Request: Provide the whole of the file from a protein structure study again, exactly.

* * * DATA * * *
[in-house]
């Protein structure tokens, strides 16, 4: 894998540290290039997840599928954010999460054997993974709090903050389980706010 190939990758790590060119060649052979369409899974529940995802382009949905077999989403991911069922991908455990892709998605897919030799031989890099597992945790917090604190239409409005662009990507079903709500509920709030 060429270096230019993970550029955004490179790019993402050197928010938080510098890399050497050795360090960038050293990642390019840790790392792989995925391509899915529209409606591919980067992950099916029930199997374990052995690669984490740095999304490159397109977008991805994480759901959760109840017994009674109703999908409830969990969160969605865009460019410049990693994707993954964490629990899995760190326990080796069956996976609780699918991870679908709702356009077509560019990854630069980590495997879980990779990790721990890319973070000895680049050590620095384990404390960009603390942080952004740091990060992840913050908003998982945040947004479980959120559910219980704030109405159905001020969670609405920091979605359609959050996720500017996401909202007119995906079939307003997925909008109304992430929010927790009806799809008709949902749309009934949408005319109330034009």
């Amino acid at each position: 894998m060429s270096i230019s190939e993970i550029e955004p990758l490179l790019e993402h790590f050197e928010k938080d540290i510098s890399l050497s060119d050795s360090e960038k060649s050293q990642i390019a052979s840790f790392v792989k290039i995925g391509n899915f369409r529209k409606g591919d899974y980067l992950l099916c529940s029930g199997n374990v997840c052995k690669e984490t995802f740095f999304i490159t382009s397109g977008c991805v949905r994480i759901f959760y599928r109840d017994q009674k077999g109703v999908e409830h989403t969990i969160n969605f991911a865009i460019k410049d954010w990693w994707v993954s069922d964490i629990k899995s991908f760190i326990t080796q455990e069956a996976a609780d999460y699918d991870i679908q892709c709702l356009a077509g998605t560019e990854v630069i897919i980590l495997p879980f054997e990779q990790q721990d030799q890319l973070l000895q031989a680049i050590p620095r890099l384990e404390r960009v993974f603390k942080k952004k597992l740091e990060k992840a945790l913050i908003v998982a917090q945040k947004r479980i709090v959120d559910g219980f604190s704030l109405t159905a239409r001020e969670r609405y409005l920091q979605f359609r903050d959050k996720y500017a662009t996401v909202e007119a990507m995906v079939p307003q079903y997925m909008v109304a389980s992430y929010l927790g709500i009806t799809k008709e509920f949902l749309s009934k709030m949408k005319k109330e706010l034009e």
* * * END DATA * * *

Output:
[in-house]
């Protein structure tokens, strides 16, 4: 894998540290290039997840599928954010999460054997993974709090903050389980706010 190939990758790590060119060649052979369409899974529940995802382009949905077999989403991911069922991908455990892709998605897919030799031989890099597992945790917090604190239409409005662009990507079903709500509920709030 060429270096230019993970550029955004490179790019993402050197928010938080510098890399050497050795360090960038050293990642390019840790790392792989995925391509899915529209409606591919980067992950099916029930199997374990052995690669984490740095999304490159397109977008991805994480759901959760109840017994009674109703999908409830969990969160969605865009460019410049990693994707993954964490629990899995760190326990080796069956996976609780699918991870679908709702356009077509560019990854630069980590495997879980990779990790721990890319973070000895680049050590620095384990404390960009603390942080952004740091990060992840913050908003998982945040947004479980959120559910219980704030109405159905001020969670609405920091979605359609959050996720500017996401909202007119995906079939307003997925909008109304992430929010927790009806799809008709949902749309009934949408005319109330034009």
């Amino acid at each position: 894998m060429s270096i230019s190939e993970i550029e955004p990758l490179l790019e993402h790590f050197e928010k938080d540290i510098s890399l050497s060119d050795s360090e960038k060649s050293q990642i390019a052979s840790f790392v792989k290039i995925g391509n899915f369409r529209k409606g591919d899974y980067l992950l099916c529940s029930g199997n374990v997840c052995k690669e984490t995802f740095f999304i490159t382009s397109g977008c991805v949905r994480i759901f959760y599928r109840d017994q009674k077999g109703v999908e409830h989403t969990i969160n969605f991911a865009i460019k410049d954010w990693w994707v993954s069922d964490i629990k899995s991908f760190i326990t080796q455990e069956a996976a609780d999460y699918d991870i679908q892709c709702l356009a077509g998605t560019e990854v630069i897919i980590l495997p879980f054997e990779q990790q721990d030799q890319l973070l000895q031989a680049i050590p620095r890099l384990e404390r960009v993974f603390k942080k952004k597992l740091e990060k992840a945790l913050i908003v998982a917090q945040k947004r479980i709090v959120d559910g219980f604190s704030l109405t159905a239409r001020e969670r609405y409005l920091q979605f359609r903050d959050k996720y500017a662009t996401v909202e007119a990507m995906v079939p307003q079903y997925m909008v109304a389980s992430y929010l927790g709500i009806t799809k008709e509920f949902l749309s009934k709030m949408k005319k109330e706010l034009e």